Mary Milne, Tampa Bay Lightning, and Jena Hoffman, INTIX CEO, at SEVT in Columbia, S.C. (VT Photo)

Jena Hoffman, who led INTIX into becoming a virtual association, has announced plans to resign her post this year.

Hoffman, INTIX president and CEO since April 2009, told Venues Today she will stay through the search and transition, which will probably take place in July.

Hoffman is leaving INTIX with a “positive cash flow and good initiatives underway.” She is particularly pleased with the beginnings of the certification program for ticketing professionals.

Maureen Andersen, AudienceView, current chairman of INTIX, said Jane Kleinberger, Spectra Ticketing and Fan Engagement and incoming INTIX chair, and Gary Lustig, Lustix, will co-chair a seven-person search committee and seek a search firm. Andersen has been through this transition before, having stepped in as interim CEO when INTIX transitioned from Jeffrey Larris to Hoffman’s leadership. Hoffman is staying on the job to help with this transition to new leadership.

Andersen said INTIX is looking for someone with entertainment experience of some ilk. “The right candidate will appear,” she predicted. It needs to be someone who understands the commercial market as well as the not-for-profit world and is familiar with fundraising and strategic planning.

Besides certification, international growth is one of the initiatives Hoffman has been pursuing, Andersen said, noting they just returned from the first Ticketing Professionals Conference in Birmingham, England, in February where they discussed that initiative and ways of working together.

It will be business as usual during the transition, Andersen said. “Our virtual association works extremely well. Jena has built a fine team of people who manage the conference, handle logistics, do accounting, oversee education and manage the website. It doesn’t matter what city people work in now. “We could be on a boat and still do it,” Andersen declared.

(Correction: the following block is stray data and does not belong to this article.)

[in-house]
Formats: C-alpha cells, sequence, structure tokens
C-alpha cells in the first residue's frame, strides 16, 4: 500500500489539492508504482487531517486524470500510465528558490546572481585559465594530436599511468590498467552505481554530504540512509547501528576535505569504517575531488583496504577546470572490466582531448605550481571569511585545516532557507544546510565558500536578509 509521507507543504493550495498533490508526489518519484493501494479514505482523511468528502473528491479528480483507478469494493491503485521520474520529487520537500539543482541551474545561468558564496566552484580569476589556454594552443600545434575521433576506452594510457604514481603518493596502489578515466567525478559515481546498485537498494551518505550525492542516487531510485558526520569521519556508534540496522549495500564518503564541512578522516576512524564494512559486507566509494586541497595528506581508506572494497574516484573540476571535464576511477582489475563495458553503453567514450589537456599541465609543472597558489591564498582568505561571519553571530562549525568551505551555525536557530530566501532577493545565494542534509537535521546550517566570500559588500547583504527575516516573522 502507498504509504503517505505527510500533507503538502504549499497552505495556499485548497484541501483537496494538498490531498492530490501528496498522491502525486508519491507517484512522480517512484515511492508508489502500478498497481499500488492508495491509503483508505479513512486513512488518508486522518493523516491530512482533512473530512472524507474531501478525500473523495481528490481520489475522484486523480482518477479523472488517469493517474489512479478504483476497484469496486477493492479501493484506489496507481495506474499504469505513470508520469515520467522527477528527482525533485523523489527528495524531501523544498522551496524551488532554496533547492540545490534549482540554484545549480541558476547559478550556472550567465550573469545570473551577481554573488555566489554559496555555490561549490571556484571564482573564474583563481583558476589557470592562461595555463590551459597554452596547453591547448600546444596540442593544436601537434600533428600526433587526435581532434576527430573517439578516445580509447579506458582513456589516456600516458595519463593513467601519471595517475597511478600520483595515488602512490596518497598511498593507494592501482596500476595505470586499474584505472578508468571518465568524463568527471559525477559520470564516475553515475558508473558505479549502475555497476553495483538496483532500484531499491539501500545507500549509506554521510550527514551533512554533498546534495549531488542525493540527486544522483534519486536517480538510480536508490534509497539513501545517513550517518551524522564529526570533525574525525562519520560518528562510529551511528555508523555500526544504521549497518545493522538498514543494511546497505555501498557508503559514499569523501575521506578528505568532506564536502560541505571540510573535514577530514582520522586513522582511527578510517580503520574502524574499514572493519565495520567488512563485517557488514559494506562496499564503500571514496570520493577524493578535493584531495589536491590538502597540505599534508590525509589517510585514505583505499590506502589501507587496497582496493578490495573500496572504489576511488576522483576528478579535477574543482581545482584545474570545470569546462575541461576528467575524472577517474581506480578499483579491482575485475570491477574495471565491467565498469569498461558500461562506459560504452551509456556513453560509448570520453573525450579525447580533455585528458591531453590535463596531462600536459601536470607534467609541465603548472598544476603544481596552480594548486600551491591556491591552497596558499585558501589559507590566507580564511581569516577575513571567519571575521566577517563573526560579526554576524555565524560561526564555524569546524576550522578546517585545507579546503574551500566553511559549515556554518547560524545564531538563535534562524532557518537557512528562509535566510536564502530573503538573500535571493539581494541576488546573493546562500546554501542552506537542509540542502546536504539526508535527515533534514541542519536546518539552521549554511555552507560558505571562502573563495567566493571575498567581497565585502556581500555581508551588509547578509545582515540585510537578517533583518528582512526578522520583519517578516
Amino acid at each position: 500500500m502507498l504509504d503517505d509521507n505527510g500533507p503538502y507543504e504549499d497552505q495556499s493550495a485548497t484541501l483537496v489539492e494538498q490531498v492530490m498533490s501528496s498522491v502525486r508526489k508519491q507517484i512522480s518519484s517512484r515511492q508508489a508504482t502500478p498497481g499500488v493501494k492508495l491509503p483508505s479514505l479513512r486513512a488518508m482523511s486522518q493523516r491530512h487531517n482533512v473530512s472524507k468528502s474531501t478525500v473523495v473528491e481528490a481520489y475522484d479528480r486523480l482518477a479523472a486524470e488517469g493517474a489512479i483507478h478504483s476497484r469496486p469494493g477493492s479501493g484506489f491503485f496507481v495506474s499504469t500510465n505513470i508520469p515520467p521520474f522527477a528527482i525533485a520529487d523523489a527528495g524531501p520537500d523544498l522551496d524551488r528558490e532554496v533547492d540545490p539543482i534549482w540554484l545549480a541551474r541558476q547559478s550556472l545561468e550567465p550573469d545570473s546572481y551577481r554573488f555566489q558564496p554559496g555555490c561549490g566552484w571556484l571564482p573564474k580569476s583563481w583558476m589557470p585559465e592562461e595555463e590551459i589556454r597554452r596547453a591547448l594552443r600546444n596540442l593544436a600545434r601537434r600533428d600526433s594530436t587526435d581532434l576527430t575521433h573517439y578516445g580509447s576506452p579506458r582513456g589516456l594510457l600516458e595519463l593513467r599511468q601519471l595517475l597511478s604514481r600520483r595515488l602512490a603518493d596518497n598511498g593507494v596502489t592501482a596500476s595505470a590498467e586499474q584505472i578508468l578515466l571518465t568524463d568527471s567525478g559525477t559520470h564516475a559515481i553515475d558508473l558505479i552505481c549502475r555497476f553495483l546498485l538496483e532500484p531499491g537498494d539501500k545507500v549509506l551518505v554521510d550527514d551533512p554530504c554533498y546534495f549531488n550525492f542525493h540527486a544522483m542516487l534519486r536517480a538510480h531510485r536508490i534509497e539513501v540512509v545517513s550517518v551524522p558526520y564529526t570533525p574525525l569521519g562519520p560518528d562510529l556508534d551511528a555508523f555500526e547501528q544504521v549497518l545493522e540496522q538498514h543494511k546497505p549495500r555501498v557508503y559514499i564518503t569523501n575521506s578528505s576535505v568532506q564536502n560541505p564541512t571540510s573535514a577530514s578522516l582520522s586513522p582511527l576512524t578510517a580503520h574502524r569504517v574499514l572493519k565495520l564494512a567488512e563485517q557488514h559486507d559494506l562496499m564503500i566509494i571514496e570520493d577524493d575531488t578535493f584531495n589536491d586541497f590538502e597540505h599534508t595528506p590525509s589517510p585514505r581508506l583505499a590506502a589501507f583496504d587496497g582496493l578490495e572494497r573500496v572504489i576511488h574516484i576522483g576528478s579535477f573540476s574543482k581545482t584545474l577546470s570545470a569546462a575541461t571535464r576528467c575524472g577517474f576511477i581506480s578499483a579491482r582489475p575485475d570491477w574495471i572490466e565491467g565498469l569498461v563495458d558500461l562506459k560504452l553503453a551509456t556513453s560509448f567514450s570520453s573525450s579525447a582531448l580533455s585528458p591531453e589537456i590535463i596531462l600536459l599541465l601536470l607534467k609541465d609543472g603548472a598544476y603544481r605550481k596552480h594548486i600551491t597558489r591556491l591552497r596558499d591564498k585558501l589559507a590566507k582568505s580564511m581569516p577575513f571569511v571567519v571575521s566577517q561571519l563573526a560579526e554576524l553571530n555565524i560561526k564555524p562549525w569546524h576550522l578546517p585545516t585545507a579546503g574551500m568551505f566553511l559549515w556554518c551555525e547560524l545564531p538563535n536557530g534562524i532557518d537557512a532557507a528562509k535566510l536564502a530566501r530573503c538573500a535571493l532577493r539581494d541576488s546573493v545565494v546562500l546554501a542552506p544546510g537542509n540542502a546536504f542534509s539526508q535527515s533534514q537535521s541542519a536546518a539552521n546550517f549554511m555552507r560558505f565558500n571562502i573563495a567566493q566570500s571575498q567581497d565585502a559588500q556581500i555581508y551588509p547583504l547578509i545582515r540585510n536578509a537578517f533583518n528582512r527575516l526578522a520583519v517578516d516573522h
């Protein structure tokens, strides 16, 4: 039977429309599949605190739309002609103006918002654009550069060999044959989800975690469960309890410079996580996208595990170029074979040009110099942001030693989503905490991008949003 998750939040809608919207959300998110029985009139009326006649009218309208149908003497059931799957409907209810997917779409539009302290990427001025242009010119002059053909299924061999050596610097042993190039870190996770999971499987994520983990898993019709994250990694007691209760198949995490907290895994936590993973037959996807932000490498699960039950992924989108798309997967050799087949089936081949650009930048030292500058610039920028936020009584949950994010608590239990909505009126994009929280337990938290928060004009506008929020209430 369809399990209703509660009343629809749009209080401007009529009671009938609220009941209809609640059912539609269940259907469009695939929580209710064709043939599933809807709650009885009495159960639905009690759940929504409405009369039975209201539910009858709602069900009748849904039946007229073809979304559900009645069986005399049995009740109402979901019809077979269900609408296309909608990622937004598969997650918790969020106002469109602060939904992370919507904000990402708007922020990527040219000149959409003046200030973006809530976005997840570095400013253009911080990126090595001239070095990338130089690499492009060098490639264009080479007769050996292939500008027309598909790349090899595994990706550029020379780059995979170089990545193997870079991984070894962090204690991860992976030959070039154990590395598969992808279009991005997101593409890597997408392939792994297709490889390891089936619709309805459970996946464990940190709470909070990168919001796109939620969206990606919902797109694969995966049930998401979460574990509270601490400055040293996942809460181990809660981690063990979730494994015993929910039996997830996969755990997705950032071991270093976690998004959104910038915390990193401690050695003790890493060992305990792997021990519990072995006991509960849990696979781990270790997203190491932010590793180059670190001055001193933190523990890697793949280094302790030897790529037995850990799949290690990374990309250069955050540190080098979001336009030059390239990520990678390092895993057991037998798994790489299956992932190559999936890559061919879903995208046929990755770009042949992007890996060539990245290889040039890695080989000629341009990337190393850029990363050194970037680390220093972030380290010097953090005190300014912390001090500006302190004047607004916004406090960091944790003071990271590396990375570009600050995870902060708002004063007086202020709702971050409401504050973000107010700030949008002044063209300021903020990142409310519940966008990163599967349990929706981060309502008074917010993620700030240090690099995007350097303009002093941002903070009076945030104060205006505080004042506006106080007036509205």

Hoffman has been investigating certification programs for more than a year. She said it can cost $100,000-$150,000 to initiate one. “It might be economically more feasible to partner with someone,” she said. In fact, she had some preliminary discussions with IAVM’s Chair, Karen Totaro, while attending SEVT (Sport, Entertainment & Venues Tomorrow) in Columbia, S.C., last week.

She agreed with Andersen that the virtual association model is working smoothly. It’s a hybrid of sorts, she said, neither an association management company nor a brick and mortar headquarters, but two fulltime employees managing several contracted experts. Her original research into virtual associations occurred right when the economy was tanking, she recalled. The board did not want an outside employee reporting directly to them, thus the hybrid virtual association model. It is perhaps the new trend – a virtual association with strategic business partners, run by employees along with outside experts in their fields. She particularly likes having so many resources to pull from.

Andersen was particularly appreciative of Hoffman’s strategic thinking. “We had the chance to reinvent ourselves,” Andersen said, “and Jena is a great change manager. As a consultant, she taught that and she is walking her talk.”

Interviewed for this story: Jena Hoffman, (323) 512-2923; Maureen Andersen, (720) 425-6472